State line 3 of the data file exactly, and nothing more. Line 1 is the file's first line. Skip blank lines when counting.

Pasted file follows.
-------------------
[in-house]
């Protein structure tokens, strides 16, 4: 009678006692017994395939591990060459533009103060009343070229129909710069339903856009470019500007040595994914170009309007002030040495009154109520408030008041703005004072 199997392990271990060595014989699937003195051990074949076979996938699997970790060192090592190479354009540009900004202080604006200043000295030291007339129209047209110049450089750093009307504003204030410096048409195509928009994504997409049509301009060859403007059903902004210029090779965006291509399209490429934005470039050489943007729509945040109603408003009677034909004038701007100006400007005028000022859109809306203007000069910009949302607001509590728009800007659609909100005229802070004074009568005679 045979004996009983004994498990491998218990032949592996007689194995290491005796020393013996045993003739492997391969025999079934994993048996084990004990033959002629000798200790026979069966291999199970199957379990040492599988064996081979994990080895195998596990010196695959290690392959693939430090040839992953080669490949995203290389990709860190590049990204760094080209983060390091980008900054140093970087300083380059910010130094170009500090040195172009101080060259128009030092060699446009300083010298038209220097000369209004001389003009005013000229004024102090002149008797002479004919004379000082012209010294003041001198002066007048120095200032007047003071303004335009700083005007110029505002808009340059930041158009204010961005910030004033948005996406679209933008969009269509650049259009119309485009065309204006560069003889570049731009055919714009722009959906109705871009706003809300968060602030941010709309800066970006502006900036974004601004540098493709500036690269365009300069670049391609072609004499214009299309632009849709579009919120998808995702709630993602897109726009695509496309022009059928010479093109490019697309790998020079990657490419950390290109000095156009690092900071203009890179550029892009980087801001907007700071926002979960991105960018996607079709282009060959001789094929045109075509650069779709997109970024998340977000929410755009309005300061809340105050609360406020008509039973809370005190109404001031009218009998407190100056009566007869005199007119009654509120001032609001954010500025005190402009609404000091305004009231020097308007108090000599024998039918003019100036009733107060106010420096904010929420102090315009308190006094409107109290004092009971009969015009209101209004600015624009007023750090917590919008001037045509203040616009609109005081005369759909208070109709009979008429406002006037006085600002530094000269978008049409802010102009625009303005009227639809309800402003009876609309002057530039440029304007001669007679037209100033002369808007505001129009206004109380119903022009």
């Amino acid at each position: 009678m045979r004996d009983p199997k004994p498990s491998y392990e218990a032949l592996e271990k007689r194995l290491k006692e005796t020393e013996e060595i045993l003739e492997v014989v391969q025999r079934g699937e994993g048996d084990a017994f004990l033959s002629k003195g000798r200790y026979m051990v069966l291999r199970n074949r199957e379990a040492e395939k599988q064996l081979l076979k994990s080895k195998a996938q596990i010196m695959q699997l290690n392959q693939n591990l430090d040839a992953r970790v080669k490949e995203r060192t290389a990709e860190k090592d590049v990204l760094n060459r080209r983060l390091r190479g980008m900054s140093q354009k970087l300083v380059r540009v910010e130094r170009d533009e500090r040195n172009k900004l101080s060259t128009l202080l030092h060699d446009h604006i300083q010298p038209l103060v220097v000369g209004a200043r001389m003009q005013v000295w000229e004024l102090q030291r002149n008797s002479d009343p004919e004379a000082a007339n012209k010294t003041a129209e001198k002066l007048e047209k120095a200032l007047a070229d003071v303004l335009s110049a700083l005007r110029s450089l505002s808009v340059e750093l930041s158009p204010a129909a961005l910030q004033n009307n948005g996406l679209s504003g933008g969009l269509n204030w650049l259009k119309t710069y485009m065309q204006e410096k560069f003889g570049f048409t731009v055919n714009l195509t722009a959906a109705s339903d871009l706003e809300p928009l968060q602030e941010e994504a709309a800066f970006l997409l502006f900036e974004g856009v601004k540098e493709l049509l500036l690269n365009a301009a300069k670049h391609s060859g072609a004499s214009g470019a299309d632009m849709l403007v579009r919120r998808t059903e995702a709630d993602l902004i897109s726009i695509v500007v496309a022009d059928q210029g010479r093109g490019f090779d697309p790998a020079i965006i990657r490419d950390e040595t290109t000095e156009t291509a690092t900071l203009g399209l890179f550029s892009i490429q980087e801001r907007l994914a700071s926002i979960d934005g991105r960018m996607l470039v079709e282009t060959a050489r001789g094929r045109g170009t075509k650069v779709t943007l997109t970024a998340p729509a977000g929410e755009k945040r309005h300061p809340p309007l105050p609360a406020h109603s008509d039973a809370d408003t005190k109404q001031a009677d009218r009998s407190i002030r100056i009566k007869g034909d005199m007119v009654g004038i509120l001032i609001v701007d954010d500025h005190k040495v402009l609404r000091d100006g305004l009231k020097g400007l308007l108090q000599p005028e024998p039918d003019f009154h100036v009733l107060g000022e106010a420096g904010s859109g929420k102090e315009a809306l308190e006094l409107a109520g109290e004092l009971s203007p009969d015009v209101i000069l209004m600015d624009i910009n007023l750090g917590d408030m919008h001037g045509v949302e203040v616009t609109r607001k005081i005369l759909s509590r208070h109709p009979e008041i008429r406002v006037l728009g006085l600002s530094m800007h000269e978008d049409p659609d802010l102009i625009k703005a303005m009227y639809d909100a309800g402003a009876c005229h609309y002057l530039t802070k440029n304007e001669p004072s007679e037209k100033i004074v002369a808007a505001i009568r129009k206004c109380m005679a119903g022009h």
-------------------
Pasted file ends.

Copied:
């Amino acid at each position: 009678m045979r004996d009983p199997k004994p498990s491998y392990e218990a032949l592996e271990k007689r194995l290491k006692e005796t020393e013996e060595i045993l003739e492997v014989v391969q025999r079934g699937e994993g048996d084990a017994f004990l033959s002629k003195g000798r200790y026979m051990v069966l291999r199970n074949r199957e379990a040492e395939k599988q064996l081979l076979k994990s080895k195998a996938q596990i010196m695959q699997l290690n392959q693939n591990l430090d040839a992953r970790v080669k490949e995203r060192t290389a990709e860190k090592d590049v990204l760094n060459r080209r983060l390091r190479g980008m900054s140093q354009k970087l300083v380059r540009v910010e130094r170009d533009e500090r040195n172009k900004l101080s060259t128009l202080l030092h060699d446009h604006i300083q010298p038209l103060v220097v000369g209004a200043r001389m003009q005013v000295w000229e004024l102090q030291r002149n008797s002479d009343p004919e004379a000082a007339n012209k010294t003041a129209e001198k002066l007048e047209k120095a200032l007047a070229d003071v303004l335009s110049a700083l005007r110029s450089l505002s808009v340059e750093l930041s158009p204010a129909a961005l910030q004033n009307n948005g996406l679209s504003g933008g969009l269509n204030w650049l259009k119309t710069y485009m065309q204006e410096k560069f003889g570049f048409t731009v055919n714009l195509t722009a959906a109705s339903d871009l706003e809300p928009l968060q602030e941010e994504a709309a800066f970006l997409l502006f900036e974004g856009v601004k540098e493709l049509l500036l690269n365009a301009a300069k670049h391609s060859g072609a004499s214009g470019a299309d632009m849709l403007v579009r919120r998808t059903e995702a709630d993602l902004i897109s726009i695509v500007v496309a022009d059928q210029g010479r093109g490019f090779d697309p790998a020079i965006i990657r490419d950390e040595t290109t000095e156009t291509a690092t900071l203009g399209l890179f550029s892009i490429q980087e801001r907007l994914a700071s926002i979960d934005g991105r960018m996607l470039v079709e282009t060959a050489r001789g094929r045109g170009t075509k650069v779709t943007l997109t970024a998340p729509a977000g929410e755009k945040r309005h300061p809340p309007l105050p609360a406020h109603s008509d039973a809370d408003t005190k109404q001031a009677d009218r009998s407190i002030r100056i009566k007869g034909d005199m007119v009654g004038i509120l001032i609001v701007d954010d500025h005190k040495v402009l609404r000091d100006g305004l009231k020097g400007l308007l108090q000599p005028e024998p039918d003019f009154h100036v009733l107060g000022e106010a420096g904010s859109g929420k102090e315009a809306l308190e006094l409107a109520g109290e004092l009971s203007p009969d015009v209101i000069l209004m600015d624009i910009n007023l750090g917590d408030m919008h001037g045509v949302e203040v616009t609109r607001k005081i005369l759909s509590r208070h109709p009979e008041i008429r406002v006037l728009g006085l600002s530094m800007h000269e978008d049409p659609d802010l102009i625009k703005a303005m009227y639809d909100a309800g402003a009876c005229h609309y002057l530039t802070k440029n304007e001669p004072s007679e037209k100033i004074v002369a808007a505001i009568r129009k206004c109380m005679a119903g022009h």